Technology Trees

This is part of a series of blog posts on the design process of my web game:

Talking about Ikariam reminded me about technology trees because it has a particularly big and complex one. When I was playing I created a graph showing how to unlock everything so that everyone in my guild could quickly develop as we needed.

In the diagram below, pink rectangles are buildings, green parallelograms are actions, solid blue circles are ships, red hexagons are military units (with their costs), and the empty circles are technology achievements (color indicating which of four tracks). It sounds really complicated and is overwhelming at first look, but it serves as reference for any player with a little experience.

Ikariam Tech Tree (cropped)

It’s worth noting that this is long out-of-date; updates to the game have extensively added, rearranged, and repriced things. I created it with graphviz‘s dot utility. It’s a great tool for easily making the directed graphs that show up over and over in computer science. (And read Anathem, it’s a captivating novel that, yes, prominently features directed acyclic graphs.)

OK, that’s all the “Yay, technology trees are keen!” that I can manage.

The Purpose of Technology Trees

They do have some uses. The first three are heavily intertwined:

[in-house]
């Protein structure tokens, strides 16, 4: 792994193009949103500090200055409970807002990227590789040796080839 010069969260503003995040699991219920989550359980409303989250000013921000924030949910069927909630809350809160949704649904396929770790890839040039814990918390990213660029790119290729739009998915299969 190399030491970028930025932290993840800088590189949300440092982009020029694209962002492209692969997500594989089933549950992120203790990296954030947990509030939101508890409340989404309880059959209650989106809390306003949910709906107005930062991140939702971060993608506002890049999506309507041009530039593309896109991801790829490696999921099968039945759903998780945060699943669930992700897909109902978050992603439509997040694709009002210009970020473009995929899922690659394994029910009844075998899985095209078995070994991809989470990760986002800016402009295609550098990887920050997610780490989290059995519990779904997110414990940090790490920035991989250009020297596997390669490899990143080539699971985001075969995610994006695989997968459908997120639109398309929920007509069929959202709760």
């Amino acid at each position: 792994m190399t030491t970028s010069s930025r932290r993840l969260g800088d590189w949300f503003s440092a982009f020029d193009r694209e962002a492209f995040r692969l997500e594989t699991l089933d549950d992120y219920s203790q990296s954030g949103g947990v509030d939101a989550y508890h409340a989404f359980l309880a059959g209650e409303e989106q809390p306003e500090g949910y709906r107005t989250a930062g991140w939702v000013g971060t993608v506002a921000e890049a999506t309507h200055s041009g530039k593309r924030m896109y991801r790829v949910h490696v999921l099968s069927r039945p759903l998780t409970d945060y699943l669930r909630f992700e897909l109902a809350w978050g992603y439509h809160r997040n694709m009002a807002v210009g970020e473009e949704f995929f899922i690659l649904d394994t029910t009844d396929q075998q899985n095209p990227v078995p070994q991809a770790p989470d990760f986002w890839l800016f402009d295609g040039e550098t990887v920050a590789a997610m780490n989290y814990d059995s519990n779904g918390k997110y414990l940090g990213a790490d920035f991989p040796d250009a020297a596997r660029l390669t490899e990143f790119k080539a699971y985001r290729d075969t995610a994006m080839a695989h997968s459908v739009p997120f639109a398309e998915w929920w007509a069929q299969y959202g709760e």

First, tech trees linearly organize options over time. If a new player could choose from the start whether they wanted to produce smooth-bore or rifled barrels for their soldiers, they’d have to be a suicidal masochist to choose the former. Usually the later technology uses different, a higher quantity of, or more precious resources (like going from bronze swords to steel swords), but often the improved option is such an large improvement that it’s not a real choice which to use. A tech tree makes it possible to present these things in a linear fashion to players to make the game more rational and learnable.

Tech trees also act as gates on content consumption. Until you’ve reached a particular level of development, you can’t use the warp drive and are confined to exploring your solar system. This makes sure that players don’t skim over expensively hand-scripted characters and hand-designed locations (though most PBBGs procedurally generate content). Gating also ensures that players will have opportunities to recognize all the options presented by content — to continue the example, it’d be easy to overlook your mineral-rich asteroid belt if you could immediately cruise off to the stars, and you might end up hamstrung by lack of iron or the knowledge of where to find it and how to mine it. Gating keeps players from being overwhelmed by options and content until they’ve had some time to read help files and make some new friends they can ask questions of.